~ By Nan Reinhardt
Are you writing or have ever written a series? I just finished Saving Sarah, Book 4 in my Women of Willow Bay series. I’m wondering about how you know it’s time to end a series.
Series are a huge thing in romance right now—publishers are looking for them and indies are cranking them out like crazy—it’s like Nancy Drew and the Hardy Boys for twenty-first-century romance readers. But I think it’s more than just putting out book after book that revolves around a huge family in the same small town or a big-city hospital full of swoony doctors and hot nurses. The series phenomenon is also about readers falling in love with secondary characters and wanting to hear their stories, too.
For authors, and I speak from experience here, writing a series is both a blessing and a curse. Right off, a series give us a ready-made setting for our stories. Willow Bay was created in Book 1, ONCE MORE FROM THE TOP, so for the next three books, I had a village, quirky citizens, shops, the Daily Grind coffee shop, a lighthouse, and of course, Willow Bay and Lake Michigan all right there for me. In Book 2, SEX AND THE WIDOW MILES, Julie, a secondary character from Book 1 told her story from Chicago, but came back to Willow Bay, and in Book 3, THE SUMMER OF SECOND CHANCES, Sophie and Henry spent an adventurous summer in Willow Bay. In Book 4, which will be released September 26, Sarah, Julie’s friend from Book 2, flees Chicago for Willow Bay to hide from her abusive ex-husband. In each book and any subsequent ones that may come along, the little village is already created and all I have to do is plop my characters down in it and write their stories.
However, that said, each book brings more elements of the village into play—very minor characters show up in every book, and readers begin to feel like they can shoot the breeze with Perry, who owns the Daily Grind, order a triple espresso from Kelly, the barista, talk bait with Noah at Dixon’s Marina, or even pop into Bertie’s yarn shop for a cup of tea and to ohh and ahh over the new angora yarn from New Zealand. A series gives readers a sense of home.
Sometimes a series happens because a secondary character just demands her own story—Julie Miles stayed in my mind after I wrote The End of ONCE MORE FROM THE TOP. Carrie’s best friend just wouldn’t leave me alone. But she was already happily married—the only way she was going to get her own story was for me kill off her husband Charlie. So I did and Julie’s story practically wrote itself. When readers clamored for more Willow Bay stories, Sophie (in Book 3) moved to her summer cottage in Willow Bay to heal after the death of her grandfather and brought mystery and adventure along. And in Book 4, Sarah got her own story, partly because readers kept asking for a new WOWB story, but also because she was an intriguing secondary character in Julie’s book who needed her own story.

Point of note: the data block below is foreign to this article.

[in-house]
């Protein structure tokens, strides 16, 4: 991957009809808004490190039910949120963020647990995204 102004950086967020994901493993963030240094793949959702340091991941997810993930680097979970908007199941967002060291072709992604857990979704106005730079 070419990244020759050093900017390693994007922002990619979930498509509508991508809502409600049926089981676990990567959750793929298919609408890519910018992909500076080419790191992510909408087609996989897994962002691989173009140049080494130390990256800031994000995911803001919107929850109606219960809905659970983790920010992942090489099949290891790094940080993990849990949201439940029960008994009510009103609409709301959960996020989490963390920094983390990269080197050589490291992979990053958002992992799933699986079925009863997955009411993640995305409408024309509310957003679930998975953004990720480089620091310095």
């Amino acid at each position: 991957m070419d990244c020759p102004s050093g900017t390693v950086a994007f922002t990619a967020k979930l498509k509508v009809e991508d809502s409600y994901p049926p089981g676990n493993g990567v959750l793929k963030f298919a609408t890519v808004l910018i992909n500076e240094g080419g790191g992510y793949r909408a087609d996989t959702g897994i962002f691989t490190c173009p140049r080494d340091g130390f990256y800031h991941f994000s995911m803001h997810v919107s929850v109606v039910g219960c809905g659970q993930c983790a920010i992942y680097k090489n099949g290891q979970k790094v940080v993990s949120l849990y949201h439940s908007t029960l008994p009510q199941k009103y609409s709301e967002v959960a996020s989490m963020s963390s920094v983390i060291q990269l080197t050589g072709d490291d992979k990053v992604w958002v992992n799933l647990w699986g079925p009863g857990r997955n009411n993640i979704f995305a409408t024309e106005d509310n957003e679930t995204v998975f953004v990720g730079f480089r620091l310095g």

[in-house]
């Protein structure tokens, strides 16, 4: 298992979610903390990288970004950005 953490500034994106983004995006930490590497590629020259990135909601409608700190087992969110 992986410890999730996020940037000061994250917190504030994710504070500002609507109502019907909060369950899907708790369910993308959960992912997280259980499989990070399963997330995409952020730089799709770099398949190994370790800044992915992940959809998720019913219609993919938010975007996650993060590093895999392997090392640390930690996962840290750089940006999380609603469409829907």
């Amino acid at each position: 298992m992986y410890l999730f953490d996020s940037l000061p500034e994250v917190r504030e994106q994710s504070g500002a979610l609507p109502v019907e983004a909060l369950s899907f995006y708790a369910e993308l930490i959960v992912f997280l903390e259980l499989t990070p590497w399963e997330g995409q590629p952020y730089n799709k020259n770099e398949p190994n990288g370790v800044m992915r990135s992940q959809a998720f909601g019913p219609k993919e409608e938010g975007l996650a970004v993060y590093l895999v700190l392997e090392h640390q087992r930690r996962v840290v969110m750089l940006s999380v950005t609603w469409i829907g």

But—and I’m finally getting to the real point here—there is a down side to writing a series. Frankly, although I love my stories, I’m a little bored with Willow Bay—I want to go somewhere else. So, is this the end of the Women of Willow Bay? I can probably come up with a couple more stories in the series, but I’m ready to move to something new. That doesn’t mean I’m closing the book entirely on WOWB—but I think it might be time set them on the back burner and listen to the other voices in my head for a while. So I’m wondering if other series authors feel the same way after four stories or six or eight or however many you’ve written in a series. Talk to me—are you a series writer? How many books are enough in one series?
Nan Reinhardt has been a copy editor and proofreader for over twenty-five years, and currently works mainly on fiction titles for a variety of clients, including Avon Books, St. Martin’s Press, Kensington Books, Tule Publishing, and Entangled Publishing, as well as for many indie authors.
Author Nan writes romantic fiction for women in their prime. Yeah, women still fall in love and have sex, even after they turn forty-five! Imagine! She is also a wife, a mom, a mother-in-law, and a grandmother. She’s been an antiques dealer, a bank teller, a stay-at-home mom, and a secretary.
She loves her career as a freelance editor, but writing is Nan’s first and most enduring passion. She can’t remember a time in her life when she wasn’t writing—she wrote her first romance novel at the age of ten, a love story between the most sophisticated person she knew at the time, her older sister (who was in high school and had a driver’s license!), and a member of Herman’s Hermits. If you remember who they are, you are Nan’s audience! She’s still writing romance, but now from the viewpoint of a wiser, slightly rumpled, post-menopausal woman who believes that love never ages, women only grow more interesting, and everybody needs a little sexy romance.
Visit Nan’s website at www.nanreinhardt.com, where you’ll find links to all her books as well as blogs about writing, being a Baby Boomer, and aging gracefully…mostly. Nan also blogs every Tuesday at Word Wranglers, sharing the spotlight with four other romance authors; and she is a regular contributor at the Romance University website, where she blogs as Nan Reinhardt, Copy Editor. Her latest novel, Saving Sarah, book 4 in the Women of Willow Bay series September 26, 2017.